Name: Strong Bad's Cool Game for Attractive People Episode 3: Baddest of the Bands
Genre: Point-and-Click Adventure
Platform: Nintendo Wii, PC (Reviewed on Wii)
Despite the fact that I was in love with Telltale’s Sam and Max franchise, I’ve been consistently disappointed by the Strong Bad series. They are decent games, and I love the fact that point-and-click adventures are back, but the Strong Bad games seem to screw up in areas in which Sam and Max has always succeeded; pacing and game interface. Even so, I get excited every single time I hear that a new episode has been released. I’m annoyed that they aren’t as good as they could be, but damned if they aren’t enjoyable.
The plot follows Strong Bad, whose Atari console has recently decided to stop working. Local concession stand owner, Bubs, promises to repair it for a large sum of money, and Strong Bad has to come up with ways to get the cash. Getting a job, asking for loans, or committing otherwise judicially sound and boring acts are immediately tossed aside; so he decides to begin a Battle of the Bands to raise money. With Bubs's help, Strong Bad is able to organize the concert, and the player must guide him through his typical hijinks. The humor stems from the game's music scene, and the soundtrack is admirable for such a small-scale title. Most of the jokes hit, and it’s an entertaining experience.
The previous episode in the series, Strong Badia the Free, had plenty of good ideas, but fell victim to many of the point-and-click genre’s faults. Telltale has always done an amazing job with the Sam and Max series, so it was sad to see them lose their way with Strong Bad's needlessly oversized inventory and confusing objectives. Sadly, many of these issues persist in this most recent episode, Baddest of the Bands. Before even leaving his house, Strong Bad’s inventory had nearly a dozen items in it, many of which wouldn’t be used for over an hour.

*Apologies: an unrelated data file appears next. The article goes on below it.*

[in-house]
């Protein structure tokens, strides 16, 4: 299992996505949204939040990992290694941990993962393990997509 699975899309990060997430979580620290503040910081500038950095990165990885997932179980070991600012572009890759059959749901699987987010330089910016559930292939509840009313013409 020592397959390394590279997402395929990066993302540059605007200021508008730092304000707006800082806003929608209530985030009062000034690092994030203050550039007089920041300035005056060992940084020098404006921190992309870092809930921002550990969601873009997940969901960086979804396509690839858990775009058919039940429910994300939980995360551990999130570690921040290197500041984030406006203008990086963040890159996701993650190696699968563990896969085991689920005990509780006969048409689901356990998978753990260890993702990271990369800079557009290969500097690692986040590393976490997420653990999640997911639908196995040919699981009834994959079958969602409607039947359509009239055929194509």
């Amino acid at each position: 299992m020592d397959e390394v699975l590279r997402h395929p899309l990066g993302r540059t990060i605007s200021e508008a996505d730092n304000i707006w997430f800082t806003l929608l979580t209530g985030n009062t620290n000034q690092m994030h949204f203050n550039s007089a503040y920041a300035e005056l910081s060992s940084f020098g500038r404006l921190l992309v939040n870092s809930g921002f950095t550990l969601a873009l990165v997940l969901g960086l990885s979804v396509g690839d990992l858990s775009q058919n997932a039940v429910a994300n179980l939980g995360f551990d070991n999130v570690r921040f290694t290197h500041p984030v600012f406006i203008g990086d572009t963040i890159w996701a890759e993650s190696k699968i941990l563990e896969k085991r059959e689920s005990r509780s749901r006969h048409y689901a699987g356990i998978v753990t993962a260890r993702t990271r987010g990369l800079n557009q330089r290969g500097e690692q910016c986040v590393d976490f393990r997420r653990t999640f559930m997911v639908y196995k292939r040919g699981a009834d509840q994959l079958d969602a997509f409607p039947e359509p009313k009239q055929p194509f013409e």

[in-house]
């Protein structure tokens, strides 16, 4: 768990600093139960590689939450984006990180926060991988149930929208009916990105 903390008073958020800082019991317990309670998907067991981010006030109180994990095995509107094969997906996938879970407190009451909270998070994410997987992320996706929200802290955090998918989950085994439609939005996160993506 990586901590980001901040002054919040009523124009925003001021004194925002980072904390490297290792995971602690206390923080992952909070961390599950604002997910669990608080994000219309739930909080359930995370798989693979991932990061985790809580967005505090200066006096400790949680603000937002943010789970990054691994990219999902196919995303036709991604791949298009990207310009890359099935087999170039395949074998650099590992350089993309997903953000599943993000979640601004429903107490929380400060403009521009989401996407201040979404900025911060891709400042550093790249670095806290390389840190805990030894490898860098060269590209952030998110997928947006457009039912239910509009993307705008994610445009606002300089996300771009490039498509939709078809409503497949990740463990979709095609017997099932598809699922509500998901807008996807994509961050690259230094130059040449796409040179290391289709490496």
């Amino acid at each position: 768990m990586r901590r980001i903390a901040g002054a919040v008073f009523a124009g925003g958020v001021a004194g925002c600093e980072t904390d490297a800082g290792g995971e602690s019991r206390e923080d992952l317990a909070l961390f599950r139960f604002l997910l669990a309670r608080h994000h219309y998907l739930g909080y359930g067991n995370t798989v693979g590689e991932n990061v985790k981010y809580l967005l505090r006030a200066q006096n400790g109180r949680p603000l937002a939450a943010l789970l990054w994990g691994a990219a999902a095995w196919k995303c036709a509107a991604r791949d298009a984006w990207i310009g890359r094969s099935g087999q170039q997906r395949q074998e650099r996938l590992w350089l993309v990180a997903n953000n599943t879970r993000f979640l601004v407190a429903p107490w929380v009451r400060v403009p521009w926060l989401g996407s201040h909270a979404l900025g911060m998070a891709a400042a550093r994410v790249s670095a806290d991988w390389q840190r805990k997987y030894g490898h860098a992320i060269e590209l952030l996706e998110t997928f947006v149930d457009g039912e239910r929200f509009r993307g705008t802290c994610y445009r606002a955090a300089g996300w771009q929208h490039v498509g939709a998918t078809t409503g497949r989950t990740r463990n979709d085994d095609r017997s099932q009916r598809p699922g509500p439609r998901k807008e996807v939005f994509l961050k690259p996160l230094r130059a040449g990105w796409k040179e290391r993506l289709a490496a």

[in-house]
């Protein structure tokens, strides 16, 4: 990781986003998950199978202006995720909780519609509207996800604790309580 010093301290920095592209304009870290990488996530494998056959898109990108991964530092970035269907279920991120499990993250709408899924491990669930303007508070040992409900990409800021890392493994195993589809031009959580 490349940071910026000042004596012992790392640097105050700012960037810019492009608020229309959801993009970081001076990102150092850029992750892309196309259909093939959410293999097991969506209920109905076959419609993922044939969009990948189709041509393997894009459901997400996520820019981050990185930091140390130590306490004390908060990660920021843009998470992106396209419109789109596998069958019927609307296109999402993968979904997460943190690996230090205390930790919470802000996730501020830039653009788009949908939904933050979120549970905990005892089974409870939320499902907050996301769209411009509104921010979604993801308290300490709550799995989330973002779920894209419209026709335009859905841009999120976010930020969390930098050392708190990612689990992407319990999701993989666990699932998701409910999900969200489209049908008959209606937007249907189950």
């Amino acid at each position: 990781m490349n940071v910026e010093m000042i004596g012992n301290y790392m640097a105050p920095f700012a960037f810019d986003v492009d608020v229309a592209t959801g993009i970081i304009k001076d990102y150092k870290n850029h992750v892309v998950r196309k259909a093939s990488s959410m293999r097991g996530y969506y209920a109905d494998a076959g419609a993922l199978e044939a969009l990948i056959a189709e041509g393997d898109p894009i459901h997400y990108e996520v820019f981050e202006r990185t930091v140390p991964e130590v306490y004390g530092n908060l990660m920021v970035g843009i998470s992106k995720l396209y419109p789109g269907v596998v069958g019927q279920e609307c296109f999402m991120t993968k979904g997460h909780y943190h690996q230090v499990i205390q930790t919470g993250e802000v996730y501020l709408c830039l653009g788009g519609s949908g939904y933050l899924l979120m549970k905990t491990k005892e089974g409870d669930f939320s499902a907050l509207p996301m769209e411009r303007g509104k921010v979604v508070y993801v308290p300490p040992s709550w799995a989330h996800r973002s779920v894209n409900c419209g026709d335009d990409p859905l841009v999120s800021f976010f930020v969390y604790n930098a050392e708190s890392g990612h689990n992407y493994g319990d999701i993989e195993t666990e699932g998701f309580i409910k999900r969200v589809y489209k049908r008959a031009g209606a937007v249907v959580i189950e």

There’s no reason to give the player things that they wont be using until later in the game during the introduction; this just results in a confusing experience. It also becomes a problem when the goals are muddled and unclear, and in Baddest of the Bands there are several issues with storytelling.
One section had Strong Bad trying to win a contest by making an album cover's art. After hearing about the contest, he found an old cover art he drew on, and mentioned how it was surely the best ever. Instead of being able to send that, he had to recreate it, but the game didn’t do a good job explaining this, so a good amount of time was spent trying to figure out how to put the cover in the mailbox, even though it wasn’t actually the goal. The actual outcome was about ten times more fun and much funnier, I just wish it were clearer.
Baddest of the Bands is a much better episode than the previous was. The plot is humorous, the writing is spot on, and the puzzles are fun when the game is cohesive, and it is more than it's not. If you picked up the originals this is an obvious purchase, and if you haven’t they are pretty good, just underwhelming for someone following Telltale’s games over the past few years. Buy them all, enjoy them, and hope the magic is reignited in the future episodes, we all know it’s coming.